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Inspection summaries and ratings from previous provider

Overall summary & rating


Updated 2 November 2018

We carried out an unannounced inspection at BHLC Coote Lane Limited (referred to throughout the report as Coote Lane) on 25 September 2018.

Coot Lane is a 'care home'. People in care homes receive accommodation and nursing or personal care as a single package under one contractual agreement. CQC regulates both the premises and the care provided, and both were looked at during this inspection.

Coote Lane is registered to provide personal care for up to 24 people. There were 21 people living in home at the time of this inspection, some of whom were living with dementia. Accommodation is provided in single bedrooms, some with en-suite facilities, over two floors. A passenger lift is available to assist people to move freely around the home.

At our last comprehensive inspection in May 2017 we found improvements had been made. However, there were continuing shortfalls in relation to the way medicines were handled in the service and the lack of robust procedures to protect the rights of people who could not consent to their care in Coote Lane.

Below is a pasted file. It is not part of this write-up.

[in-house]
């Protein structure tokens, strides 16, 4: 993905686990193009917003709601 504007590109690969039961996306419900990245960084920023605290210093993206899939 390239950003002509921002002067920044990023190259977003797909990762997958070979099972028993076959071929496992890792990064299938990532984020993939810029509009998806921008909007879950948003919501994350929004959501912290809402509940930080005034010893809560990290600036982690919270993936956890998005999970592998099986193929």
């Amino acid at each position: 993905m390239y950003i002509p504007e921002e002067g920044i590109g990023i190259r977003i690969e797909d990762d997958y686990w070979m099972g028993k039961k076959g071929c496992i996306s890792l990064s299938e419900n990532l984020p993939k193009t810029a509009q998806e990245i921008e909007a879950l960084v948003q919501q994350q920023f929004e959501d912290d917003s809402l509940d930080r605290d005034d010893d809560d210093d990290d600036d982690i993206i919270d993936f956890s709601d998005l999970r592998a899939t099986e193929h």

Following the inspection, the provider sent us an action plan which set out the action they were taking to meet the regulations. On this inspection of 25 September 2018, we found good progress had been made and the provider had met the action plan and was no longer in breach of the regulations. Medicines were judged to be well managed. The home was now complying with the requirements of the Mental Capacity Act 2005 to ensure that people’s rights were being upheld in line with the Act.

There was a registered manager in place. A registered manager is a person who has registered with the Care Quality Commission to manage the service. Like registered providers, they are 'registered persons'. Registered persons have legal responsibility for meeting the requirements in the Health and Social Care Act 2008 and associated Regulations about how the service is run.